“They’re doing a lot more poetry in schools these days,” Neely said. “In the 90s, when my grandchildren were in kindergarten, they moved 80 kilometers from here. I used to see them every day.
He missed them and decided to start making postcards with silly children’s poems on them, sending them out every two weeks.
“It was a fun thing I did for them,” Neely said. “When my oldest granddaughter went to kindergarten, she took my postcards. The teacher asked me to come and be a “real living poet” in the class because they only knew poetry from books. There was no one behind the children’s poems.
She usually read several of his poems, spoke a little poetry, and then encouraged the students to write their own poems.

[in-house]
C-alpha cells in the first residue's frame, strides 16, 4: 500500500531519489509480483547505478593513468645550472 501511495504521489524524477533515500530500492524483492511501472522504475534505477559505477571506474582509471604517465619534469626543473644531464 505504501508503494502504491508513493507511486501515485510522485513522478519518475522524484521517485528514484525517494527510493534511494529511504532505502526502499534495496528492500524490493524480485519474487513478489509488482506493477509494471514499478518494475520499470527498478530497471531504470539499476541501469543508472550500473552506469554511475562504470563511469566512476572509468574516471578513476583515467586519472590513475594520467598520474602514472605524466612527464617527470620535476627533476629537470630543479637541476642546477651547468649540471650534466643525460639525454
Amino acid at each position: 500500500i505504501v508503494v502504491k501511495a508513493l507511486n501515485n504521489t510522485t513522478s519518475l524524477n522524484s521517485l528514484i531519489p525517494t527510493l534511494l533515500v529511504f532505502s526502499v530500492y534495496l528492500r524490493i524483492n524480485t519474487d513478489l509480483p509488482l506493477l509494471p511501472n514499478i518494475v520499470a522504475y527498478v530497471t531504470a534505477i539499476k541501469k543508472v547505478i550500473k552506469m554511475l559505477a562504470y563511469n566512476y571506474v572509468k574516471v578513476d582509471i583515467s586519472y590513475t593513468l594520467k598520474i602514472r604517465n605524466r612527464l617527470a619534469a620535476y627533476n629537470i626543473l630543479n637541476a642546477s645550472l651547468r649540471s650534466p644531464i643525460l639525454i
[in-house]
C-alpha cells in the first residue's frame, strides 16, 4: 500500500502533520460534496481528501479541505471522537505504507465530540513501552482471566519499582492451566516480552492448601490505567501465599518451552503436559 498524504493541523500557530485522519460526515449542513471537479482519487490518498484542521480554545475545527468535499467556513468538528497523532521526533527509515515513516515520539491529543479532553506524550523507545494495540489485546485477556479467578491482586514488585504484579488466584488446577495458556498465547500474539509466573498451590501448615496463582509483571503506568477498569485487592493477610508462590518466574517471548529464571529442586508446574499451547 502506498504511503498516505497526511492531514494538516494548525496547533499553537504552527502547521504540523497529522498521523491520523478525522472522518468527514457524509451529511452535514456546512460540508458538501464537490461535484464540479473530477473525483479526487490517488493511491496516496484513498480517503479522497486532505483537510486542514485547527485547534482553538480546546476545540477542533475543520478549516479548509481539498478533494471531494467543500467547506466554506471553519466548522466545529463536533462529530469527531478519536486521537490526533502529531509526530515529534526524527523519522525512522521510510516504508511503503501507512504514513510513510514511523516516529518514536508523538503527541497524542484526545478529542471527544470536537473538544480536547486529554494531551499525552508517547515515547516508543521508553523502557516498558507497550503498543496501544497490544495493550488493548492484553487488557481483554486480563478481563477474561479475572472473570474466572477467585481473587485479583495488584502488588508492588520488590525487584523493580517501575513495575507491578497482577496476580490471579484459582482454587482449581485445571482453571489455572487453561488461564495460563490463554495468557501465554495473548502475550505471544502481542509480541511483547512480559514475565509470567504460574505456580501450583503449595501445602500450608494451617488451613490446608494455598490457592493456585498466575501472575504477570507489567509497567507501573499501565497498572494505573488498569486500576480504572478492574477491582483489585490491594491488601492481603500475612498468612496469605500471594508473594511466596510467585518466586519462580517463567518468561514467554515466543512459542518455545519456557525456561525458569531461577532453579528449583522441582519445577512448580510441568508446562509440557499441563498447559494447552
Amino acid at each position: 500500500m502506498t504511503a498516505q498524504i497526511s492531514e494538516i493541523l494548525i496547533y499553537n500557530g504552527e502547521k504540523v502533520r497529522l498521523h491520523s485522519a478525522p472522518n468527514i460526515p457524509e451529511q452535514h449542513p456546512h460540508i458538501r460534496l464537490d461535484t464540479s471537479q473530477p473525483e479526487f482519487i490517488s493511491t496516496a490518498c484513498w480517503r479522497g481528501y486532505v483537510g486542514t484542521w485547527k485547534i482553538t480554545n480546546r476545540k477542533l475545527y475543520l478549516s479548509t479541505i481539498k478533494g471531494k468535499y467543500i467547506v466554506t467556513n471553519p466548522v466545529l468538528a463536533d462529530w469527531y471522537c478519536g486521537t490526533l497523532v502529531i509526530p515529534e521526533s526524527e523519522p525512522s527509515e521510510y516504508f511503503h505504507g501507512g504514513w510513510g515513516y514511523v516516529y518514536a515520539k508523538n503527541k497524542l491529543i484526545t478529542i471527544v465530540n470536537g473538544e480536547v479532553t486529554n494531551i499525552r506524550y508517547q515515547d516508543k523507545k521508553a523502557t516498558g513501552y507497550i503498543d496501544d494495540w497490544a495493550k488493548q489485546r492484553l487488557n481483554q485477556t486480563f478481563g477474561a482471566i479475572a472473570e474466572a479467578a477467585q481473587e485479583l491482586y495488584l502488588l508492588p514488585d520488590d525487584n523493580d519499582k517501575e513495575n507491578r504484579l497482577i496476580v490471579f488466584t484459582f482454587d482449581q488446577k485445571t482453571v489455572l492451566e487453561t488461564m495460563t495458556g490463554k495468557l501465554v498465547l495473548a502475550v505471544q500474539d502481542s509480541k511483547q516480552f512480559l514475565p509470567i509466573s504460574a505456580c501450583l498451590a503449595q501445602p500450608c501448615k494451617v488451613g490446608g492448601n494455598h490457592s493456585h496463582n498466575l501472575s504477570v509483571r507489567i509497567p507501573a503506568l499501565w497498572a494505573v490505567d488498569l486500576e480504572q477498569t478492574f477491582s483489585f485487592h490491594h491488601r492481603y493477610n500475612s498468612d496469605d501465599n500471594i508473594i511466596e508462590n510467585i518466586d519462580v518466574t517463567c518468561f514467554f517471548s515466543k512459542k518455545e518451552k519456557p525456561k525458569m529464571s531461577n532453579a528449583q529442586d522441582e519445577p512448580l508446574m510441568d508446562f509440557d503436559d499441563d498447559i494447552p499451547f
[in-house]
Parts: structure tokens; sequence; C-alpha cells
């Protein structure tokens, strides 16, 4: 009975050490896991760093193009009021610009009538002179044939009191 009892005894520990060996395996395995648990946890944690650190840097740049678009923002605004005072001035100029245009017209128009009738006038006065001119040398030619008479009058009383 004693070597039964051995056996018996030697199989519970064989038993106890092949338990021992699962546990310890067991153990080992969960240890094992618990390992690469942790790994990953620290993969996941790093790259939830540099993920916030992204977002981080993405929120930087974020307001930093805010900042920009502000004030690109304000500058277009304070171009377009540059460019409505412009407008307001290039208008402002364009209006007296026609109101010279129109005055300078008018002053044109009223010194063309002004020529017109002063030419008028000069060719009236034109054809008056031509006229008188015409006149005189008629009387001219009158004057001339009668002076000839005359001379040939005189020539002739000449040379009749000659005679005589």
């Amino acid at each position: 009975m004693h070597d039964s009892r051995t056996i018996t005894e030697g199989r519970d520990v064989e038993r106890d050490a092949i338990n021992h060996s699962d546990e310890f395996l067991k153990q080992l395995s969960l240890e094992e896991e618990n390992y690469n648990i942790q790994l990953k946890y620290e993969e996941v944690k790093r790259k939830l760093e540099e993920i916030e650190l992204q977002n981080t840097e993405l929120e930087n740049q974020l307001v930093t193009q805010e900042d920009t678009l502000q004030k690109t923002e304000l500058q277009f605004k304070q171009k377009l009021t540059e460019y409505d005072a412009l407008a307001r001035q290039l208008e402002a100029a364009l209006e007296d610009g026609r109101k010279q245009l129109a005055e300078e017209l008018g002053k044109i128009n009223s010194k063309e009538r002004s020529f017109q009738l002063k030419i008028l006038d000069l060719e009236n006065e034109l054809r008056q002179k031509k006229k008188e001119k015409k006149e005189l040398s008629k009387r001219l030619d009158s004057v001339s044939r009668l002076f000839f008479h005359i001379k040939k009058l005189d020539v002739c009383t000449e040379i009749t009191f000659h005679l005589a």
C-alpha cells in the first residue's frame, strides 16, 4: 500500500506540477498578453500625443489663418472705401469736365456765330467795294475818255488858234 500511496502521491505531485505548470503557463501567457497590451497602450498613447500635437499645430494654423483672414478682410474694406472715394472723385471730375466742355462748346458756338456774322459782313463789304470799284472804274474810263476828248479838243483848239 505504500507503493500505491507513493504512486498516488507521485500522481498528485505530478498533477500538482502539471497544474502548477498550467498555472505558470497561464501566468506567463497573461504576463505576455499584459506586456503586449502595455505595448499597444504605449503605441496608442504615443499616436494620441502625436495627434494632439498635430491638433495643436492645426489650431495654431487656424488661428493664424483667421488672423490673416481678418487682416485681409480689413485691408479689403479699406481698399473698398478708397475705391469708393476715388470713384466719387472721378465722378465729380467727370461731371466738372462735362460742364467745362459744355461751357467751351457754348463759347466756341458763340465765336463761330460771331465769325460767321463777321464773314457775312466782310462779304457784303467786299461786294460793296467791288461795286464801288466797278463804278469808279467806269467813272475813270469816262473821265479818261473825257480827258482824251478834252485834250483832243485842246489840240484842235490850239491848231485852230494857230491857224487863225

“The teachers asked this because they said they didn’t know much about poetry,” Neely said. “I would come in and spend about an hour in each class. We had a bullet. I can always go to a Walmart here in Lincoln and every once in a while someone looks at me and says, “Are you my poetry grandma? Yes it’s me.
Neely recalled how her work with students has changed a student’s life.
“My proudest moment doing it was when a little third grader came to me in the hallway before class,” she said. “He said to me, ‘I wrote a poem this summer. And he won an award. It was a kid who, the year before, had said: “I don’t do poetry”.